Founded by CEO David Skokna and created by a team of engineers and designers who come from innovative companies like Apple, MakerBot, Amazon, and Nokia, Ray could easily be mistaken for a smart phone. Read the rest

Unboxing the Boing Boing x Quarterly Maker Box!

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See inside our Maker Box with Quarterly!

Earlier this year we teamed up with Quarterly Co. to curate their very first Maker Box! This was a brand new subscription and we were stoked to be apart of it. Each Maker Box includes at least three kits with a variety of themes and projects to be worked on. For this box, the theme was “grow”. We wanted to cover all aspects of DIY with a focus on growing - as a person, through the gadgets you’ll build and your plants!

The first kit was hand-picked by us for you: Farm Curious Vegetable Fermenting Kit. Fermentation is a fascinating chemical process that transforms food, making it more delicious and nutritious. Every time we ferment something we’re amazed. Milk into yogurt! Cabbage into sauerkraut! Cucumbers into pickles! Our mouth is watering as we write these words. We hope the Farm Curious kit turns you into a fermented food fanatic, too.

Also included was an original Makey Makey kit. Ever wanted to turn bananas into a piano? Or make your own game controller for a computer game? Well with the Makey Makey Classic you can! Makey Makey is an invention kit that allows you to turn any object into a touchpad and connect it to the internet.

For those with green thumbs, and those who tend to forget, we also included this DIY Thirsty Plant Kit from Technology Will Save Us. With this, you will always know when your plants needed water. Read the rest

A Happy Mutant’s Home Office

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Boing Boing is proudly sponsored by HP’s newest Color LaserJet Pro, the MFP M477!

Boing Boing is a truly distributed company. Each member of the team maintains a separate office, or lair, from which they work. Our Publisher, Jason, shares his home office with his two dogs, a cat, a lot of books, guitars, and a bunch of toys. In typical Happy Mutant style, Jason combines functional efficiency with his own offbeat aesthetic to create a space from which to publish Boing Boing.

Here are a few things that help make his office great:

Jason likes to have a lot of desk space, but physically can’t sit down for extended periods. He needed a very large standup desk. They don’t make them. As an aficionado of classic mid-century furnishings, he thought a mechanical Hamilton drafting table would do the trick. It did! By depressing a pedal with his foot, Jason adjusts the height of his work surface from sitting to standing and between. Swinging a lever lets him adjust the angle of the desktop from horizontal to vertical, transforming the surface into a whiteboard as needed.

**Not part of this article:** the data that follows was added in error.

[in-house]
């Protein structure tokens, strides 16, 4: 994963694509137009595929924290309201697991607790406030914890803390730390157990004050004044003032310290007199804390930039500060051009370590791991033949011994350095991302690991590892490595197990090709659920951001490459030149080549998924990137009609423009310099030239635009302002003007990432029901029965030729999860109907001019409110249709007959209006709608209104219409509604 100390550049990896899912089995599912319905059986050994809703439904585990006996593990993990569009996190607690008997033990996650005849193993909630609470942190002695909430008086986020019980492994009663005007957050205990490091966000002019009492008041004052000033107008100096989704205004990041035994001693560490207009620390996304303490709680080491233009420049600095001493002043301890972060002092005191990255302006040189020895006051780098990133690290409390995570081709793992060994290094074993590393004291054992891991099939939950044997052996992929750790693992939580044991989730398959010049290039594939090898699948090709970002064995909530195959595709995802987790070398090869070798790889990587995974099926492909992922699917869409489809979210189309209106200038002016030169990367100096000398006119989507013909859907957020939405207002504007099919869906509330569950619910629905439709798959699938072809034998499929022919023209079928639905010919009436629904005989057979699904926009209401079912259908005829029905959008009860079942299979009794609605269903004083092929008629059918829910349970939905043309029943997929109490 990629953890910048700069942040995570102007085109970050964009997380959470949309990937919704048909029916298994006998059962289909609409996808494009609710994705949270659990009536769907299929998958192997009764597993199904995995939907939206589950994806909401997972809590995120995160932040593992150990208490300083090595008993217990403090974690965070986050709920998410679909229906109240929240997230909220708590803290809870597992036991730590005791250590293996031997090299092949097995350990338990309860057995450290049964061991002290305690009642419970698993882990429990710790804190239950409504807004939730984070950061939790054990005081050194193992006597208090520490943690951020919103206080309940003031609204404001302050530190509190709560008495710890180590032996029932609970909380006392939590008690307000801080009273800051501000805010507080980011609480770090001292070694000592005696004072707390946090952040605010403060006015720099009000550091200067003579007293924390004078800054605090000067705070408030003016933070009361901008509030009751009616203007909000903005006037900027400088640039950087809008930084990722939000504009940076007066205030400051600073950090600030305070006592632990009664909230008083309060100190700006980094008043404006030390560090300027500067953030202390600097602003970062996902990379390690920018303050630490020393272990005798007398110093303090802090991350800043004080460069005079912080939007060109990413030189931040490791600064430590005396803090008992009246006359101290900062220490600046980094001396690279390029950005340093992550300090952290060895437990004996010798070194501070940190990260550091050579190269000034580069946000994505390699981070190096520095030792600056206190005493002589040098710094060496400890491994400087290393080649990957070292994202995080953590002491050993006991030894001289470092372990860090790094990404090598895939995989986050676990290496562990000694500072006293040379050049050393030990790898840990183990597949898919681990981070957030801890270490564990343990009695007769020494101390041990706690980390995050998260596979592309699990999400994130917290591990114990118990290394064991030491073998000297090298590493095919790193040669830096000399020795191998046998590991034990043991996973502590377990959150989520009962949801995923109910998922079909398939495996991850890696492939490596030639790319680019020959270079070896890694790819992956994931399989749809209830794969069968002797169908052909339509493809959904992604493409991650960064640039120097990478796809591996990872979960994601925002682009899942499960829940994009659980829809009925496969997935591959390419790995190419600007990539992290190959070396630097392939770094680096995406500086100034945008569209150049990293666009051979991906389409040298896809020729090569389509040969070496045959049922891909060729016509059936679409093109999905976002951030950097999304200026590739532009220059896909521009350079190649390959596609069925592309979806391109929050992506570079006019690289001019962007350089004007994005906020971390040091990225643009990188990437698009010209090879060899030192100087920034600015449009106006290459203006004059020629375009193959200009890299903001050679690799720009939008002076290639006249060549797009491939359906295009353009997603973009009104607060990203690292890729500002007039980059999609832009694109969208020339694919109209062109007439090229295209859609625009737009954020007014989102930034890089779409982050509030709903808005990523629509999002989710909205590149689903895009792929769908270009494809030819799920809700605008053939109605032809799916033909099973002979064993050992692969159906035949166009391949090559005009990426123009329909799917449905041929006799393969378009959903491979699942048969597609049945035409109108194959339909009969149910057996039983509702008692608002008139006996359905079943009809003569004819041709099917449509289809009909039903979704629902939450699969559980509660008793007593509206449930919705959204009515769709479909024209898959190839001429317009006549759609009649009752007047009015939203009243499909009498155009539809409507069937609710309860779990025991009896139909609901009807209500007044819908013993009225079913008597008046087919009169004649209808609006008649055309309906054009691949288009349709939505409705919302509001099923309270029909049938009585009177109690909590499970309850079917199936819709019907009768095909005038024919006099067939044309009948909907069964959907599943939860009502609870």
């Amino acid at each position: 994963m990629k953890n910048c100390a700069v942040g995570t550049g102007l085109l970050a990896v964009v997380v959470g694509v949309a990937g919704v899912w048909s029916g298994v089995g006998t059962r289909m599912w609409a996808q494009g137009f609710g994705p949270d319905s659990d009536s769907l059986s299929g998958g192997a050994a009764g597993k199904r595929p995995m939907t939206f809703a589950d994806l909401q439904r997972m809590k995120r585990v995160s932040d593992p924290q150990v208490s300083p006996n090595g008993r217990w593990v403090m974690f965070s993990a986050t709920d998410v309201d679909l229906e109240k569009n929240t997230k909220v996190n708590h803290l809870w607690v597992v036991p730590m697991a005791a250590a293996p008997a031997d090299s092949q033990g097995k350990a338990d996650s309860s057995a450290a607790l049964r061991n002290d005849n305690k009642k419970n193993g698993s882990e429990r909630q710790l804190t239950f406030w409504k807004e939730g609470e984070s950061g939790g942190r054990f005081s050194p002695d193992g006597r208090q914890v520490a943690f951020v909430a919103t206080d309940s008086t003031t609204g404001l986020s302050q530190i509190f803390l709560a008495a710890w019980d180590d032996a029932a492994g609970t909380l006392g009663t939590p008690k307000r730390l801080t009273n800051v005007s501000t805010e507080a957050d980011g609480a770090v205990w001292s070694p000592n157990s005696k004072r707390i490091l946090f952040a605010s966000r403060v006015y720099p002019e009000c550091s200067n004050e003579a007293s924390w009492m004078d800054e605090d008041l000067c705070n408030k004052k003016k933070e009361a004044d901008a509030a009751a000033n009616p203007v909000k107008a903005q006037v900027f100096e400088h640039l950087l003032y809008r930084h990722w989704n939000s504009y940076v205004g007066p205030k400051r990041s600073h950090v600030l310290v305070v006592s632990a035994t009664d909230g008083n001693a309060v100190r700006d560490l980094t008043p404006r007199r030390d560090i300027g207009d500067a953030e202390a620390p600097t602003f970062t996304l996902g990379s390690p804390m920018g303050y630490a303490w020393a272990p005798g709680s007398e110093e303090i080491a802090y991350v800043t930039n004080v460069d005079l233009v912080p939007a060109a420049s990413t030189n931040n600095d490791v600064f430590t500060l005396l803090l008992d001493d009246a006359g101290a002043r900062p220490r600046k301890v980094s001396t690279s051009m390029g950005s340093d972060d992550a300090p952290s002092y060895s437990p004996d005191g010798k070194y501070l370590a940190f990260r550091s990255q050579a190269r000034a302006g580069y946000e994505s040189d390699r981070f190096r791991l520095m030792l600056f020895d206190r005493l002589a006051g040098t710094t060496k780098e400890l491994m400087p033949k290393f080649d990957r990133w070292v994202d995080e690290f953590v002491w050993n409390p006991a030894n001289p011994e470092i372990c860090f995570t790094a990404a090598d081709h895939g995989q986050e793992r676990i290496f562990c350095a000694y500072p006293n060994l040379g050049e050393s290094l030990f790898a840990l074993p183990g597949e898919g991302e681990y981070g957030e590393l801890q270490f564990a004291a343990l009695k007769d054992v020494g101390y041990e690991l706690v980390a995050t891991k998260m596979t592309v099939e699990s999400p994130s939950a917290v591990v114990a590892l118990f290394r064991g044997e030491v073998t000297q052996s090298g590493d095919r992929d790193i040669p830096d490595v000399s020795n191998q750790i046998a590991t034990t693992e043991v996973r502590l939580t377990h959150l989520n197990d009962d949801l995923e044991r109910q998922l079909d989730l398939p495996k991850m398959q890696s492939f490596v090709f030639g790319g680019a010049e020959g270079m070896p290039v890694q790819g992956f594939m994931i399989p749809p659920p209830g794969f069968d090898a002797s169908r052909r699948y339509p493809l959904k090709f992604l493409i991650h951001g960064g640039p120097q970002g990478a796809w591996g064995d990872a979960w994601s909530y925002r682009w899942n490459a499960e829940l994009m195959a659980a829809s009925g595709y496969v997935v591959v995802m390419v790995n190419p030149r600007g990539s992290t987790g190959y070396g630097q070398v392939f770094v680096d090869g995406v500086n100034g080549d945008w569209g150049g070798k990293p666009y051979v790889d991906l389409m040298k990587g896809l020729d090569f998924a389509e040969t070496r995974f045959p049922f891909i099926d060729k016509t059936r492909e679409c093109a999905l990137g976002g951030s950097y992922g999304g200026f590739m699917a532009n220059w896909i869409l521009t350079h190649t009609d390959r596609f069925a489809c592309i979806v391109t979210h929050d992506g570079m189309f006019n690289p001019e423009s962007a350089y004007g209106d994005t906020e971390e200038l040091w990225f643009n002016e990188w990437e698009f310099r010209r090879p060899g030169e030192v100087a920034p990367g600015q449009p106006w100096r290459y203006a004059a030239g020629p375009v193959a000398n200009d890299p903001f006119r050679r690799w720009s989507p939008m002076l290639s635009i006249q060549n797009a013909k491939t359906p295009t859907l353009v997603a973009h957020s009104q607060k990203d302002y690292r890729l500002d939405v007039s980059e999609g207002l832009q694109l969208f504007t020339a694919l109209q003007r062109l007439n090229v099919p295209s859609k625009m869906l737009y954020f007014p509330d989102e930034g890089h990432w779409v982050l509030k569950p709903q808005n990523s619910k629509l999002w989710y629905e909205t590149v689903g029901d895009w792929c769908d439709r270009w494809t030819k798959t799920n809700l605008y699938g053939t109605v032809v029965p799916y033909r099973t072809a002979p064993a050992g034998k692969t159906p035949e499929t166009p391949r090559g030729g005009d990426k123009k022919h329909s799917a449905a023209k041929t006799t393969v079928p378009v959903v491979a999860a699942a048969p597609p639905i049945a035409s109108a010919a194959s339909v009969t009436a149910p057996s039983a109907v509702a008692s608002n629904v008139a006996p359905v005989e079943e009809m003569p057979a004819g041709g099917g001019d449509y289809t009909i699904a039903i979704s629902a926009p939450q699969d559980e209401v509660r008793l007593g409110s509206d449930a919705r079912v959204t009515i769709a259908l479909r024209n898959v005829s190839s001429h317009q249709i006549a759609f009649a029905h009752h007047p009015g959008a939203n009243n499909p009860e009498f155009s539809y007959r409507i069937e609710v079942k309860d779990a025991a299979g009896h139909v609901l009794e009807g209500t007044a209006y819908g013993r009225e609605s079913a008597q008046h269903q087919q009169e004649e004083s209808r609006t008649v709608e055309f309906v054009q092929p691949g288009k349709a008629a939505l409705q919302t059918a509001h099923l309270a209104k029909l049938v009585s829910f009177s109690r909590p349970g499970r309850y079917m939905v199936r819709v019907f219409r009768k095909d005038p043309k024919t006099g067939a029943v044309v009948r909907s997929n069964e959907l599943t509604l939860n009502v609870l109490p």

Space is another huge consideration for Jason. His office is packed with musical instruments, props for various magic tricks, and a lot of books. The devices he needs to conduct business, like a printer, must be very carefully chosen. Through this course of this program, HP sent Jason an amazing new Color LaserJet, the MFP M477, to replace a seriously outdated C series inkjet. Read the rest

An interview with ROBERT JACKSON BENNETT on the occasion of the publication of THE CITY OF BLADES

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Boing Boing is proud to welcome Robert Jackson Bennett's The City of Blades as a sponsor!

In a world where politics have run amuck and consumers must choose from over 300 varieties of toothpaste, one seemingly simple question rises to the fore: what is my next great read? Luckily for you, ladies and gentlemen, we have the answer to that question – a book that will satisfy your cravings, turn that frown upside down, reduce wrinkles in women and stimulate hair growth in men. In short, my friends, it is a miracle book indeed.

And you don’t have to take my word for it; the bookish masses all agree that Robert Jackson Bennett’s books are a wonder. Author Jim C. Hines (Libriomancer) said: “Every once in a while I read a book that's so well done, I find myself wanting to punch the author in the face out of pure envy. Congratulations Bennett, you just made the face-punching list!" Blogger G. Brown of Nerds of a Feather, writes “Dazzling, sophisticated and thoroughly modern... Imagine China Mieville and George R. R. Martin stuck in an elevator, with only a laptop to keep them company, and you’re almost there. Robert Jackson Bennett is a name to remember and a talent to behold.” – G. BROWN, NERDS OF A FEATHER